National Center for Tea Improvement

Hangzhou, China

National Center for Tea Improvement

Hangzhou, China
Time filter
Source Type

Hao X.,Chinese Academy of Agricultural Sciences | Hao X.,National Center for Tea Improvement | Yang Y.,Chinese Academy of Agricultural Sciences | Yang Y.,National Center for Tea Improvement | And 7 more authors.
Frontiers in Plant Science | Year: 2017

Winter dormancy is an important biological feature for tea plant to survive cold winters, and it also affects the economic output of tea plant, one of the few woody plants in the world whose leaves are harvested and one of the few non-conifer evergreen species with characterized dormancies. To discover the bud dormancy regulation mechanism of tea plant in winter, we analyzed the global gene expression profiles of axillary buds at the paradormancy, endodormancy, ecodormancy, and bud flush stages by RNA-Seq analysis. In total, 16,125 differentially expressed genes (DEGs) were identified among the different measured conditions. Gene set enrichment analysis was performed on the DEGs identified from each dormancy transition. Enriched gene ontology terms, gene sets and transcription factors were mainly associated with epigenetic mechanisms, phytohormone signaling pathways, and callose-related cellular communication regulation. Furthermore, differentially expressed transcription factors as well as chromatin- and phytohormone-associated genes were identified. GI-, CAL-, SVP-, PHYB-, SFR6-, LHY-, ZTL-, PIF4/6-, ABI4-, EIN3-, ETR1-, CCA1-, PIN3-, CDK-, and CO-related gene sets were enriched. Based on sequence homology analysis, we summarized the key genes with significant expression differences in poplar and tea plant. The major molecular pathways involved in tea plant dormancy regulation are consistent with those of poplar to a certain extent; however, the gene expression patterns varied. This study provides the global transcriptome profiles of overwintering buds at different dormancy stages and is meaningful for improving the understanding of bud dormancy in tea plant. © 2017 Hao, Yang, Yue, Wang, Horvath and Wang.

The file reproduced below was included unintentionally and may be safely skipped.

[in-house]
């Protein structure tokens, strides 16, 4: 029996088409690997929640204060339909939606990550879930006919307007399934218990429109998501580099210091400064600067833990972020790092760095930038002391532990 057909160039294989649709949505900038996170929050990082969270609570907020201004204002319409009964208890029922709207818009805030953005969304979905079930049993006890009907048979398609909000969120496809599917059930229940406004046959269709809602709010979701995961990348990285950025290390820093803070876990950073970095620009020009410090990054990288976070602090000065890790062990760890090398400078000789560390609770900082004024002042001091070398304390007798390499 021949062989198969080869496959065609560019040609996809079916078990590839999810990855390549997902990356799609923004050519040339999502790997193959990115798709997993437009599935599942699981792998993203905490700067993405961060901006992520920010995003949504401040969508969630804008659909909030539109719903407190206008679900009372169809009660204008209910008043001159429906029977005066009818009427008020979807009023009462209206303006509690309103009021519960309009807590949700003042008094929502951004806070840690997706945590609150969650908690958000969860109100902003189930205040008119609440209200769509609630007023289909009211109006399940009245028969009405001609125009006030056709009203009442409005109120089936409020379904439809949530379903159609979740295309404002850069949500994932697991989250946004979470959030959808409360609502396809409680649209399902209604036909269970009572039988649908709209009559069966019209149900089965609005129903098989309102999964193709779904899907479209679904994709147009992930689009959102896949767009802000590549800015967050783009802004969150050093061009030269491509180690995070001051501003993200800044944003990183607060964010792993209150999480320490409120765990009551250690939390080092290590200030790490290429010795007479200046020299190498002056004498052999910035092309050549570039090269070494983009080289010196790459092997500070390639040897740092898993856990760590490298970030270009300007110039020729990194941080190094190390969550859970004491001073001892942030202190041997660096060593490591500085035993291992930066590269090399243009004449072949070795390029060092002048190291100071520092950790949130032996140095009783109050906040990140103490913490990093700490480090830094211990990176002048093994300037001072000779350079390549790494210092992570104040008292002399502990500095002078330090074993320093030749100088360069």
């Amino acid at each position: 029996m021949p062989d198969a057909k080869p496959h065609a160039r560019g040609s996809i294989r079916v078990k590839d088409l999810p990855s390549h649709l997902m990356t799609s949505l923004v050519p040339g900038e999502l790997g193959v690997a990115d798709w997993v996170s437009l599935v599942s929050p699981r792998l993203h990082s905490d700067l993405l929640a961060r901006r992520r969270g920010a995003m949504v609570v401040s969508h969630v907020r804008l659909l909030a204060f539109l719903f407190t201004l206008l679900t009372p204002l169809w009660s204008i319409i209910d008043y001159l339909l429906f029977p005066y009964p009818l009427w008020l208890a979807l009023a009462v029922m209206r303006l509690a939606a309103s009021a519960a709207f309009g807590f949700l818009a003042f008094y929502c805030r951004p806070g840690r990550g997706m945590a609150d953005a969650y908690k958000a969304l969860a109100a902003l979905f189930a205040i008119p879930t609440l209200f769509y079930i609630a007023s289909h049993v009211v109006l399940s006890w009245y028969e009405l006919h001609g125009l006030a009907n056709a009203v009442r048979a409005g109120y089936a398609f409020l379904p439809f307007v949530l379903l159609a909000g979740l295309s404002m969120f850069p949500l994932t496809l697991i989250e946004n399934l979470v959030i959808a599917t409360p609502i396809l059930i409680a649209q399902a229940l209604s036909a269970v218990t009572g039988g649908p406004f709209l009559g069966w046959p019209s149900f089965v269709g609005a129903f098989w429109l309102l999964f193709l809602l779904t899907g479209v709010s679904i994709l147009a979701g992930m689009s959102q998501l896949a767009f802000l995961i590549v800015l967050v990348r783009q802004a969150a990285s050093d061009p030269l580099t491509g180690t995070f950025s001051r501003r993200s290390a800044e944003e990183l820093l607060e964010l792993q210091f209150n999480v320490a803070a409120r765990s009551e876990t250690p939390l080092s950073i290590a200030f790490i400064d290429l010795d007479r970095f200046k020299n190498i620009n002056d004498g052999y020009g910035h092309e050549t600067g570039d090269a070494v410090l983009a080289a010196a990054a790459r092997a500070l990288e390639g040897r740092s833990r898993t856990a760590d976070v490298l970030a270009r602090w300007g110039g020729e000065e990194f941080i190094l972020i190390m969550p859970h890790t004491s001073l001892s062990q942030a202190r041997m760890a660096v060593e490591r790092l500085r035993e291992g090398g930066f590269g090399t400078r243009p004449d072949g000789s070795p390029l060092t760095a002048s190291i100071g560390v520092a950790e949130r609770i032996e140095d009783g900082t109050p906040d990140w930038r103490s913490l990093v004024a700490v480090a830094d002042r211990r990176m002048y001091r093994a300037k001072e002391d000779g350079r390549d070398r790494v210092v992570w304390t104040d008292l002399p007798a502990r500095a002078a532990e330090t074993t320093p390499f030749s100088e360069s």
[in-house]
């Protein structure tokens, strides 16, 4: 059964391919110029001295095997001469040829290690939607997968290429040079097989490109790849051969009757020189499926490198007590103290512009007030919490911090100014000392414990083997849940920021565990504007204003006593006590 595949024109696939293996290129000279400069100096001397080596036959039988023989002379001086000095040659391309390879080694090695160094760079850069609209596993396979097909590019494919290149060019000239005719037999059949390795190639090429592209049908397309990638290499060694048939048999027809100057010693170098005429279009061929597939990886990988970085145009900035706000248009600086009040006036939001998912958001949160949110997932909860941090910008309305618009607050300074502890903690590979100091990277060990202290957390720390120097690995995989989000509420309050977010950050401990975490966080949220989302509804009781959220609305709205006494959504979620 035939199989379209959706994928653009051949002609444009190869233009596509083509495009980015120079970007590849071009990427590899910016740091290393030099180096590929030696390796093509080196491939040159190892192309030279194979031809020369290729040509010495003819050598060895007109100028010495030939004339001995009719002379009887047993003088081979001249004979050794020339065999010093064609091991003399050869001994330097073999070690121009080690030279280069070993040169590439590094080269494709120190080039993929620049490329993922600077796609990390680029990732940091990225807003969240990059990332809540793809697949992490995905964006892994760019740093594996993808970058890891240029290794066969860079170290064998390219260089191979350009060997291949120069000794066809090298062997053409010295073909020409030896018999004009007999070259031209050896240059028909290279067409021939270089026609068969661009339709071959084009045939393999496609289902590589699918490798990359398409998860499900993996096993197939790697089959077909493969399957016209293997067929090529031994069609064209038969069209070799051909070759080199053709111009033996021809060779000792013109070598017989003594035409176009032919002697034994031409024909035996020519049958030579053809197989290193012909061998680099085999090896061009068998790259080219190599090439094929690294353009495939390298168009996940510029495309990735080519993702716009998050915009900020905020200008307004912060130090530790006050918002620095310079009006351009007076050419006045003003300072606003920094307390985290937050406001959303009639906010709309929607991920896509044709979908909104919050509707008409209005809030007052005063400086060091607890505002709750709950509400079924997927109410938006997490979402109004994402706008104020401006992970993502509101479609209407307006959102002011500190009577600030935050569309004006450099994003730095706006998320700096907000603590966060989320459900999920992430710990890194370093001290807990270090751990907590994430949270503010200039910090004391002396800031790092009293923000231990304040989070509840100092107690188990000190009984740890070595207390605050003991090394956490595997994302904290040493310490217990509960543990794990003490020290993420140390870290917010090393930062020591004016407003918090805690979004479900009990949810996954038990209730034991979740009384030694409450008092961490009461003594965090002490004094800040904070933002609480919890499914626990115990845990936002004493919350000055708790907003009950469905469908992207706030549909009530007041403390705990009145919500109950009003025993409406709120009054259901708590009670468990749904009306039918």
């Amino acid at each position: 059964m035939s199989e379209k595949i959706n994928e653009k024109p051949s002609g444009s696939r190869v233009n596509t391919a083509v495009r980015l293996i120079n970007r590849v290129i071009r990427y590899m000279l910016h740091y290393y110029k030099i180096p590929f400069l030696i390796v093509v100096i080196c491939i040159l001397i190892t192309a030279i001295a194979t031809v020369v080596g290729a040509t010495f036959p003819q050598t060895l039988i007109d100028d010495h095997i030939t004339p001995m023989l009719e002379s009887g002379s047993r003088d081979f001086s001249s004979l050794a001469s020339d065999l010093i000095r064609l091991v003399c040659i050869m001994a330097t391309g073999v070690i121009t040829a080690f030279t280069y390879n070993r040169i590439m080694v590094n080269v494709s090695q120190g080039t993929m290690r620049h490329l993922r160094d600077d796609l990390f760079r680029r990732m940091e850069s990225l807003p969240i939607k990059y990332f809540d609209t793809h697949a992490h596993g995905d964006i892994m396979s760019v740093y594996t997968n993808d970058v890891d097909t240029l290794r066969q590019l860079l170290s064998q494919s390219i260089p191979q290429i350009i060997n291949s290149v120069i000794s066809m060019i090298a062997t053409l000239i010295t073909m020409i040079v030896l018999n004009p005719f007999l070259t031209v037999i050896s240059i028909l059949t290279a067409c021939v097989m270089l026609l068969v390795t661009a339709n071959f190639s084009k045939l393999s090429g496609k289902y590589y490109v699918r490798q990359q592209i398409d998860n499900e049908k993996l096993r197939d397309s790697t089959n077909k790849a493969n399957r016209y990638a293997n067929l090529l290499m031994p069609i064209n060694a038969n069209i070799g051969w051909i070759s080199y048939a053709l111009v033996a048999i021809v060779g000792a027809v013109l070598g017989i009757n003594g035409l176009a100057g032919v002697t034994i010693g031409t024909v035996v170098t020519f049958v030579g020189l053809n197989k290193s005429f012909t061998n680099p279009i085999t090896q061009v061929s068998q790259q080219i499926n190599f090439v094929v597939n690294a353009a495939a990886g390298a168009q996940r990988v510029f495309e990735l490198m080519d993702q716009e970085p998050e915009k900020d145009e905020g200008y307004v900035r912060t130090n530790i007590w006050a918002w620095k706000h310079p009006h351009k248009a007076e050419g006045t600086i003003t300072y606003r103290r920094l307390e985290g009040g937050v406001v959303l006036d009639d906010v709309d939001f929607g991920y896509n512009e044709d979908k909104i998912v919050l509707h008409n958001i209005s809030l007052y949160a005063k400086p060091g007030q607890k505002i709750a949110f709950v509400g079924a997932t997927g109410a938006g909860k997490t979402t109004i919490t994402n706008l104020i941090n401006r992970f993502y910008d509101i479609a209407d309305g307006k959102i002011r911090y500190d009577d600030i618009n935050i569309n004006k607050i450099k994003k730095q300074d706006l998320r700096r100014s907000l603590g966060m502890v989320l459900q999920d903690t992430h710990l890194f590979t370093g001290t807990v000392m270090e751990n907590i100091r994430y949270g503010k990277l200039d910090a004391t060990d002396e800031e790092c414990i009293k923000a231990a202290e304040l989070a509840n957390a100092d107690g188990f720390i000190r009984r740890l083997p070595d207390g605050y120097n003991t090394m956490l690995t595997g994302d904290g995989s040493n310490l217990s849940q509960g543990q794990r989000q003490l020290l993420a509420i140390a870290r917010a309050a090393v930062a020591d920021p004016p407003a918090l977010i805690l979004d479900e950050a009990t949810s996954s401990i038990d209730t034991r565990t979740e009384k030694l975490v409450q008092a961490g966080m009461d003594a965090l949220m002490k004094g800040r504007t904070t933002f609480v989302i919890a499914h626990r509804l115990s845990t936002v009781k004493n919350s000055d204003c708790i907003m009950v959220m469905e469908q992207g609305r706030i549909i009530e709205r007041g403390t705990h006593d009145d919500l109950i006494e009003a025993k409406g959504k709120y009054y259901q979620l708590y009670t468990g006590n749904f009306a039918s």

Cao H.,Chinese Academy of Agricultural Sciences | Cao H.,Key Laboratory of Tea Biology and Resources Utilization | Wang L.,Chinese Academy of Agricultural Sciences | Wang L.,National Center for Tea Improvement | And 12 more authors.
Plant Physiology and Biochemistry | Year: 2015

Basic leucine zipper (bZIP) transcription factors (TFs) play essential roles in regulating stress processes in plants. Despite the economic importance of this woody crop, there is little information about bZIP TFs in tea plants. In this study, 18 bZIP genes were isolated from the tea plant (Camellia sinensis) and named sequentially from CsbZIP1 to CsbZIP18. According to the phylogenetic classification as in Arabidopsis, the CsbZIP genes spanned ten subgroups (Group A, B, C, D, E, F, H, I, S and K) of bZIP TFs. When analyzed for organ specific expression, all CsbZIP genes were found to be ubiquitously expressed in roots, stems, leaves and flowers. Expression analysis of CsbZIP genes in response to four abiotic stresses showed that in leaves, 9, 9, 15 and 11 CsbZIPs have 2-fold greater variation in transcript abundance under cold, exogenous ABA, high salinity and dehydration conditions, respectively. In roots, 5, 12, 14 and 11 CsbZIPs were differentially expressed under conditions of cold, exogenous ABA, high salinity and dehydration stresses. Moreover, CsbZIP genes in Groups F, H, S and K exhibited several folds up-and/or down-regulation against the above four stresses. Notably, CsbZIP18 of group K showed significant up-regulation in response to these same stresses, suggesting a vital functional role in stress response. Together, these findings increase our knowledge of bZIP TFs in the tea plant and suggest the significance of CsbZIP genes in plant abiotic responses. © 2015 Elsevier Masson SAS.